“Made In Bangladesh is about how an individual young woman navigates and creates her own synthesis out of the forces of capitalism, leftist politics and Islamisation,” says Hossain, an alumna of Open Doors Lab 2016 who is producing the film through her outfit Khona Talkies.
Contact: Khona Talkies - email@example.com
One Summer Day - Myanmar
Dir: Wera Aung
Production company: Green Age Film
Director Wera Aung was born in 1985, in an army camp during the military dictatorship in what was then called Burma. His father was a soldier. “At the time, I saw the army as the only and best choice to lead the country,” he recalls.
Aung’s debut feature is about a pregnant doctor in a rural village who takes care of her 16-year-old brother. When he disappears, apparently the latest victim of a military recruitment drive, the doctor embarks on an arduous journey to retrieve him from a far-flung training camp, travelling through a landscape that paints a vivid picture of Myanmar’s economic and political situation.
“One Summer Day is a story of contemporary Myanmar that illustrates the Burmese youth who believe, like I once did, that only the military can lead the country,” Aung explains. “The narrative reflects that no true freedom has been achieved under the pretence of democracy.”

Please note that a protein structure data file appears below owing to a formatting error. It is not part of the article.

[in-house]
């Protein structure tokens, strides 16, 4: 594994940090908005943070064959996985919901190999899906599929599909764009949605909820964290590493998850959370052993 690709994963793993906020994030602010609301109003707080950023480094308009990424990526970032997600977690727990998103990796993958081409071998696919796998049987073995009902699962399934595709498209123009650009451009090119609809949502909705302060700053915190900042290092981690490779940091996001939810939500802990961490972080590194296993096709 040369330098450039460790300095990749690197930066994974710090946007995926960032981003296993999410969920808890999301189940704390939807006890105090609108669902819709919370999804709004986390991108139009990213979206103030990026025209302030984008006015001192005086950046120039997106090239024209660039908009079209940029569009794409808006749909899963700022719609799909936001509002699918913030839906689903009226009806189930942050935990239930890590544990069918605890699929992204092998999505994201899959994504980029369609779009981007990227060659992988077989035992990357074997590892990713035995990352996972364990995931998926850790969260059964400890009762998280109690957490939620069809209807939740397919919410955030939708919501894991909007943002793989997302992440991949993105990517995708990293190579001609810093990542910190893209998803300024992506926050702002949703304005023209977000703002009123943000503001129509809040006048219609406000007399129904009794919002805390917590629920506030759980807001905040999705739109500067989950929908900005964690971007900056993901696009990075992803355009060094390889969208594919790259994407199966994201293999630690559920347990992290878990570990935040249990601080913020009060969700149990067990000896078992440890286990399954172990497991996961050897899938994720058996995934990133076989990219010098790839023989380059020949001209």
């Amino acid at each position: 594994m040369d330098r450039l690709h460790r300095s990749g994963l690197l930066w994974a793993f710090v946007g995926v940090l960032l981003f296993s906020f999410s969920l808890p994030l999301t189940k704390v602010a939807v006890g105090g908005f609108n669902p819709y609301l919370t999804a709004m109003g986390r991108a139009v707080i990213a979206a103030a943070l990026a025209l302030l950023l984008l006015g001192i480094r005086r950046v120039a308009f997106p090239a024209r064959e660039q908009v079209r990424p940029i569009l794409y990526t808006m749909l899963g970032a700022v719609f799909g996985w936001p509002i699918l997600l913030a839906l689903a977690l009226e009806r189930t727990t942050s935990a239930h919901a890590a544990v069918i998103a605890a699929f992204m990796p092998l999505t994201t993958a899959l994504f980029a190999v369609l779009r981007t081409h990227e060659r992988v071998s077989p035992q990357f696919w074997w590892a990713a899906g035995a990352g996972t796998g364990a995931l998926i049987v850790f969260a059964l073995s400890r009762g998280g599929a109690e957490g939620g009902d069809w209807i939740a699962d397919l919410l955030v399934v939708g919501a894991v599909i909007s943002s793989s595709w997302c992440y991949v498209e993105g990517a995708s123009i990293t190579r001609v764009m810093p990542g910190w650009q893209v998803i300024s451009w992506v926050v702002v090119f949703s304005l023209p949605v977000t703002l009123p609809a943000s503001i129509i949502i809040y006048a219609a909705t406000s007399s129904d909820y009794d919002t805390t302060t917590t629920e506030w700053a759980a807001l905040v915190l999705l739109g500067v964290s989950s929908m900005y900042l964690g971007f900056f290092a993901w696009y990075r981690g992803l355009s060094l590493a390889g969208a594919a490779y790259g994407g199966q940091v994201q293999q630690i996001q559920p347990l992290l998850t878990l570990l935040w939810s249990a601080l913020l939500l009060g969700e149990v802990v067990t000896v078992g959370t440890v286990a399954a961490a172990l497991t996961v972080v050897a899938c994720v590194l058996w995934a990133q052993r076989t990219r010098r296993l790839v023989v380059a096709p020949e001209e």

Aung has previously attended Busan’s Asian Film Academy, and Berlinale’s Talents Tokyo. He also participated in Locarno’s Open Doors Lab 2016 and La Fabrique les Cinémas du Monde 2017 in Cannes. His own Green Age Film is producing One Summer Day.
Contact: Aiess Alonso, Green Age Film - firstname.lastname@example.org
The Whole-Timers - Nepal
Dirs: Bibhusan Basnet, Pooja Gurung
Production company: Les Films du Tambour
The debut feature from directors Bibhusan Basnet and Pooja Gurung is a coming-of-age story set during the latter years of Nepal’s decade-long civil war, which ended in 2006. It is told from the perspective of a 13-year-old boy who joins the Maoist revolution in the hope that a gun will help him find his missing father. But he discovers something much more powerful in the cameras carried by members of his platoon who are documenting the war.
“Equipped with small handy-cams, such combatants filmed their training sessions, assaults and speeches to make propaganda documentaries for their party,” explain the directors, whose short films have travelled to Venice, Toronto and Sundance. “We were drawn to these documentarian guerrillas who saw the ravages of war first-hand. How would it feel to witness naïve and highly impressionable men, women and children morph into ideologically driven killing machines?”
The filmmakers were selected in 2016 to develop The Whole-Timers at Cannes’ Cinefondation l’Atelier and Jerusalem’s Sam Spiegel International Film Lab. At script stage, it is being produced by Marie Legrand and Rani Massalha of Paris-based Les Films du Tambour.
Contact: Les Films du Tambour - email@example.com
For more information visit the Open Doors Hub site.